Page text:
Science fiction and fantasy
Freaks: You're One Of Us
directed by Felix Binder
Elmar (Tim Oliver Schultz), Wendy's co-worker, is a big fan of comic book superheroes, and is amongst the first people she confides in about her new-found powers. Elmar is drawn into her extraordinary world, and perhaps takes to this reality with an enthusiasm that crosses the line from nerdy into cringe-worthy. He's living with his father and stepmother, in spite of not getting along at all well with them. Elmar has something of a soft spot for Wendy, but he doesn't know if it's mutual.
Wendy's husband Lars (Frederic Linkemann) is a security guard, but of the ordinary variety rather than the tooled-up gym fanatic type. He's unaware at first of everything that's changing in Wendy's life. He's a counter to her crazy superhero world. But how will he take the news that she can fling a man through the air as easily as most people could throw a tennis ball?
Whilst rarely laugh-out-loud funny, this movie has a light-hearted humour that makes it pretty enjoyable. This often comes from the depth and nuance that the main characters are given by the actors. It's a pleasant change to watch a superhero movie where the heroes and villains come across as mostly down-to-earth, flawed people rather than almost cardboard cut-out personalities. They're totally relatable, particularly Wendy and Lars. And where there is an overdose of ego in a character, this gets sent up to good effect.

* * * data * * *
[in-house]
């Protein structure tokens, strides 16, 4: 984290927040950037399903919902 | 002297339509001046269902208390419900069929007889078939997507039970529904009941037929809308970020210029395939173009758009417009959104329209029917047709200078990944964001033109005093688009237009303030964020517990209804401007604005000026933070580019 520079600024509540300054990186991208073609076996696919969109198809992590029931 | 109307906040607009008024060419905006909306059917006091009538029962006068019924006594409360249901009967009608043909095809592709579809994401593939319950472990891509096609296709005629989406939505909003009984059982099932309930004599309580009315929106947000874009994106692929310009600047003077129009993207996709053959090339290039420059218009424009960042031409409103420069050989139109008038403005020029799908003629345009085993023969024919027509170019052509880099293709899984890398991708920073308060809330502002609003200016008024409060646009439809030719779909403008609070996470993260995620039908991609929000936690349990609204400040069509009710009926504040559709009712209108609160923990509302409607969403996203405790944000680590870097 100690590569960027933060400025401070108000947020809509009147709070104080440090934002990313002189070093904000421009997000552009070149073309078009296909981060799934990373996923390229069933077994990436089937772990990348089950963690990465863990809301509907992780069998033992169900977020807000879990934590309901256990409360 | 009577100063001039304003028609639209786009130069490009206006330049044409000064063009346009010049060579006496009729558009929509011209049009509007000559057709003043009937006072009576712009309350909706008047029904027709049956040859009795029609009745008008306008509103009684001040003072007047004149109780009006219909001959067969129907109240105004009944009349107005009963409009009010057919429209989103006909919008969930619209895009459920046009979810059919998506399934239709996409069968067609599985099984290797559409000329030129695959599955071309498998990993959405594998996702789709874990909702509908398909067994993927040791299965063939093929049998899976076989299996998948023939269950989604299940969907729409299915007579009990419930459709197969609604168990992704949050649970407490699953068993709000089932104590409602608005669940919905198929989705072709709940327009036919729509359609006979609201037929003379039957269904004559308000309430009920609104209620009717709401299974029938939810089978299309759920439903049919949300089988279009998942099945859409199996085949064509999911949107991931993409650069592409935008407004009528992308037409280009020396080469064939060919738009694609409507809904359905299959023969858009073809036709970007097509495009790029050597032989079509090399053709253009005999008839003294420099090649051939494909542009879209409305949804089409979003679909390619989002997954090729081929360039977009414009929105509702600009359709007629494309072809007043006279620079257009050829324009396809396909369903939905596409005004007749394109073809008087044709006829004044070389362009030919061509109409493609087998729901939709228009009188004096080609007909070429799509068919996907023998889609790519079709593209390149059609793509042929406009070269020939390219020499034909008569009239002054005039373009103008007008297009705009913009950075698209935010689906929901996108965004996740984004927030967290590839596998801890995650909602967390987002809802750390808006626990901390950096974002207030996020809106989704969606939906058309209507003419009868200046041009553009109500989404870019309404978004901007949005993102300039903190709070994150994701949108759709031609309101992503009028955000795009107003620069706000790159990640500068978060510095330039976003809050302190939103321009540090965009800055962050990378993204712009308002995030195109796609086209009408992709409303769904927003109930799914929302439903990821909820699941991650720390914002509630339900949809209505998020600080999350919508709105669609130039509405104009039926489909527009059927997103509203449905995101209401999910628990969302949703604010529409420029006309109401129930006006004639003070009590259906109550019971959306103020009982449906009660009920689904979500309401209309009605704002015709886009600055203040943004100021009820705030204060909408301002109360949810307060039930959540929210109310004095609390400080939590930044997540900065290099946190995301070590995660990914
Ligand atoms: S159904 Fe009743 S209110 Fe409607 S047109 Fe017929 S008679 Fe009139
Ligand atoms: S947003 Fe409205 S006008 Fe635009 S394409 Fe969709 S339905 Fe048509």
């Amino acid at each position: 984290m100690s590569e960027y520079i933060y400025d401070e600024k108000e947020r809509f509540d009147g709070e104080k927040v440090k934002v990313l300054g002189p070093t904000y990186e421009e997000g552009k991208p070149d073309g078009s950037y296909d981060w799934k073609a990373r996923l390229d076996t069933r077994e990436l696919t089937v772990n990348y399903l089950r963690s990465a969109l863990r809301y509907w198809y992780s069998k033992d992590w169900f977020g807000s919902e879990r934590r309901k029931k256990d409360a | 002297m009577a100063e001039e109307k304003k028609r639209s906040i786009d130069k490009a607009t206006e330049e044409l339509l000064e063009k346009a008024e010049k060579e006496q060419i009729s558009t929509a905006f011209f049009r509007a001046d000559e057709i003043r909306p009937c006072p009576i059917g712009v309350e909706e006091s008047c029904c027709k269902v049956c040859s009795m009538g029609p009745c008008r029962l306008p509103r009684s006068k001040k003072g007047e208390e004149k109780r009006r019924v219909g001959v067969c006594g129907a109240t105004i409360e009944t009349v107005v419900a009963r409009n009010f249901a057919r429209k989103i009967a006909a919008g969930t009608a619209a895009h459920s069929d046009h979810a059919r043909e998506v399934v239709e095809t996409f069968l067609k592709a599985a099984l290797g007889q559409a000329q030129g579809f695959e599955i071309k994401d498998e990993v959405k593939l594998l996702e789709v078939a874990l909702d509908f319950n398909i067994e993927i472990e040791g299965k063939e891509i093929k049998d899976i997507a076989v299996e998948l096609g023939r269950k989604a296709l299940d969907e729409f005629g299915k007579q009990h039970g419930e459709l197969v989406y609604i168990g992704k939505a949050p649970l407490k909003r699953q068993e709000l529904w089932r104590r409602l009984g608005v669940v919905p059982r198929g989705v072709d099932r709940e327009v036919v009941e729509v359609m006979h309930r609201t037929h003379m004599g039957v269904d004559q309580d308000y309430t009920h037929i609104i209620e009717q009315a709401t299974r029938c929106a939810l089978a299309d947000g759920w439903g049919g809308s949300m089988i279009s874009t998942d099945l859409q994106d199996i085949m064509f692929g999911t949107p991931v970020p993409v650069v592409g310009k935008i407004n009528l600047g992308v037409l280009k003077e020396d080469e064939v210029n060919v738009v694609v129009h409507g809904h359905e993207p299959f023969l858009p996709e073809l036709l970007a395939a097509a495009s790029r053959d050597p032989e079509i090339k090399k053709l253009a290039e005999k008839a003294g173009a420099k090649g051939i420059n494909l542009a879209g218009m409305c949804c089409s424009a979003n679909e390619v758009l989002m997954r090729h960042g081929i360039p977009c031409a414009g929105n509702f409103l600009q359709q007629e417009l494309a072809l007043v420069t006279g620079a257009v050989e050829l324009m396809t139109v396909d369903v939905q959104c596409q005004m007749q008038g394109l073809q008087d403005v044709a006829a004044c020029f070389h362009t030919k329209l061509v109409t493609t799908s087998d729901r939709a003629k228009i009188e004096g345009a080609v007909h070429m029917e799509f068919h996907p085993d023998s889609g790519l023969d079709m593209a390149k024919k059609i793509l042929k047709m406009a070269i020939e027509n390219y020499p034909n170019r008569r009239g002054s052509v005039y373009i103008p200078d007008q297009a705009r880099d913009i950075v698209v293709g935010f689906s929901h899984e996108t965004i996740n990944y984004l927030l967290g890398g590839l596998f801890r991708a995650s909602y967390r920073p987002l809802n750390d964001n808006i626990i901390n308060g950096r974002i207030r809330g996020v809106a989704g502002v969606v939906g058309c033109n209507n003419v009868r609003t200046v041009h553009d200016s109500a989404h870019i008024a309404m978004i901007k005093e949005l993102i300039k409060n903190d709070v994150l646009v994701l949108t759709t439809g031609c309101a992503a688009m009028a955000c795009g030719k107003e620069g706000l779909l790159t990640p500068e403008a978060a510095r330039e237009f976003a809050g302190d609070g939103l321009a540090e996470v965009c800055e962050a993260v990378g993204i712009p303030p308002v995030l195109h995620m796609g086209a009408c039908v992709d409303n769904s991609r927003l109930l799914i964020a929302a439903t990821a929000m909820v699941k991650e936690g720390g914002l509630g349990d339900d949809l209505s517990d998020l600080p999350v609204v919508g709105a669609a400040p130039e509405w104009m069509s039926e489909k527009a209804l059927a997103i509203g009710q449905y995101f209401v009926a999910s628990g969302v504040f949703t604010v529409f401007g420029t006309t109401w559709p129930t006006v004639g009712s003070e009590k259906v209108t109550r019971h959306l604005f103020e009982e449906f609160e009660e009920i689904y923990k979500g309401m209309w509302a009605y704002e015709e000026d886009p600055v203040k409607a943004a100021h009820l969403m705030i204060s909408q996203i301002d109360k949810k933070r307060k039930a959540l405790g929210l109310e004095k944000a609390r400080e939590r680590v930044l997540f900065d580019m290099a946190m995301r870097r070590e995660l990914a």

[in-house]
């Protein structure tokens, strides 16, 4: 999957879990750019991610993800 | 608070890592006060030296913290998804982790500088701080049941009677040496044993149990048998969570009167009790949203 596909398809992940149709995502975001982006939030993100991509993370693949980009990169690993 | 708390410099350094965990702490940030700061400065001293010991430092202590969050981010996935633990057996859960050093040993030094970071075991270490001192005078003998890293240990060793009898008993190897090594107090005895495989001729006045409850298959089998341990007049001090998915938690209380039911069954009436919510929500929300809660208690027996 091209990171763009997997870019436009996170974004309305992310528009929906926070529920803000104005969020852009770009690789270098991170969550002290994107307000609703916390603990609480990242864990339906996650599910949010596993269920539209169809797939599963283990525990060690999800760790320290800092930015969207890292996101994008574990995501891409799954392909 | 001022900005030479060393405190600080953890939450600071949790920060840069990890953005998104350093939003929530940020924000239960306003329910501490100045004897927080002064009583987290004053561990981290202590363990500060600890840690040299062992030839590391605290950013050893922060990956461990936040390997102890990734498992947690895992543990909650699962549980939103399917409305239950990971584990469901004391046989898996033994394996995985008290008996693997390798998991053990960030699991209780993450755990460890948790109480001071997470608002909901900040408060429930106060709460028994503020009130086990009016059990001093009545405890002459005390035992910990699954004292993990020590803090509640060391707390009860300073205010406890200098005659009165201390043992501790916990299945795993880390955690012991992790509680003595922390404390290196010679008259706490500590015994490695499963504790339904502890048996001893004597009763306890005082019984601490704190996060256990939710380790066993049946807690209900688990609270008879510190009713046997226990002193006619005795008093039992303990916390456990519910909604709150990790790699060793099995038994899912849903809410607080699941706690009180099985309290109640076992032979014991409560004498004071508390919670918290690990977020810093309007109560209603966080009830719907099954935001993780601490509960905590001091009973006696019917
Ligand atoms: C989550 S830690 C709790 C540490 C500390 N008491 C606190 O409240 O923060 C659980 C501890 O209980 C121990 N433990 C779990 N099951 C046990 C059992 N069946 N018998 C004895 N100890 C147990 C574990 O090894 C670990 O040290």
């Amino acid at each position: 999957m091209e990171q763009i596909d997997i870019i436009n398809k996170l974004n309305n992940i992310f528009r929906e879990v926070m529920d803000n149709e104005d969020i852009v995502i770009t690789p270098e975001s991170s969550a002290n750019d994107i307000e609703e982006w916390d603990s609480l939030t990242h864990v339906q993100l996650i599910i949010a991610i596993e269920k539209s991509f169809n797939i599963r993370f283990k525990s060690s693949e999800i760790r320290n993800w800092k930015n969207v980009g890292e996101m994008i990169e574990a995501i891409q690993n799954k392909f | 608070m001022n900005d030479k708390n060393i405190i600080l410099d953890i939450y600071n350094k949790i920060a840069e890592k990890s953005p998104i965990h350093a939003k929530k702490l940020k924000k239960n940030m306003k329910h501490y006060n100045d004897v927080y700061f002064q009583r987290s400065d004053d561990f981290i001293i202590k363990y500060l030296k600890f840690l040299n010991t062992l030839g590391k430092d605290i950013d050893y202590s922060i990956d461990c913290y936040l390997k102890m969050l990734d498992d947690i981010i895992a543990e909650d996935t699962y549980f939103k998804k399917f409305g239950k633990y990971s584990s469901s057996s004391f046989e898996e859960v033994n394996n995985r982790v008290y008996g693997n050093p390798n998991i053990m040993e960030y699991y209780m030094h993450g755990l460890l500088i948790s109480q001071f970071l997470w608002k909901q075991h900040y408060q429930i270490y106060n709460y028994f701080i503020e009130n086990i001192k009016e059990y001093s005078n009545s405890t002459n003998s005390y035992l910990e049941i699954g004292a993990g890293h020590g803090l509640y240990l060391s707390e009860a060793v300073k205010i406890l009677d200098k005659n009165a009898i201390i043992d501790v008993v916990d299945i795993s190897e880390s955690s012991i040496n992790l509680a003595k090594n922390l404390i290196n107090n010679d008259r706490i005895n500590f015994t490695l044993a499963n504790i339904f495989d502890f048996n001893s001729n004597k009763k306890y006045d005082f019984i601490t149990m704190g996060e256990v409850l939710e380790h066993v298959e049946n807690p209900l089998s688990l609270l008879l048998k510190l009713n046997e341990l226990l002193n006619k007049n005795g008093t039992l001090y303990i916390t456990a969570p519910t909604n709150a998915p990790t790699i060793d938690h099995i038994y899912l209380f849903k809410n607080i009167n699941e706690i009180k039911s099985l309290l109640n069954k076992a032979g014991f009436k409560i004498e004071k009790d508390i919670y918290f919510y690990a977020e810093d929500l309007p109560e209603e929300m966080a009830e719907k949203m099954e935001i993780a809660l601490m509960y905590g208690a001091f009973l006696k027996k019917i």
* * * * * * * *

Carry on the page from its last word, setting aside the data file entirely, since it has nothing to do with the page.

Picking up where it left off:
With a few unexpected twists, the plot is engaging and the action builds up to an exciting crescendo. But without a doubt this film's greatest strength is in the family relationships, which even when they're fraught have an undercurrent of sweetness.
One thing I found questionable was the suggestion that super-strength would solve some of Wendy's problems, or would even fix any of them. That seemed poorly thought through, because there's far more stopping most strong people from throwing their weight around to get what they want than whether or not they can. So we see things from the point of view of someone with superpowers, but is Wendy on her way to becoming a supervillain? There's a morally ambiguous start to her journey in the first part of the story. However, this makes the ending less predictable, and it's definitely worth watching to the end to find out how she deals with the moral choices before her.
6th November 2020
If you like this, try:Hancock by Peter Berg
Can a down and out superhero find a reason to change his lifestyle?
Review © Ros Jackson
Source: Netflix streaming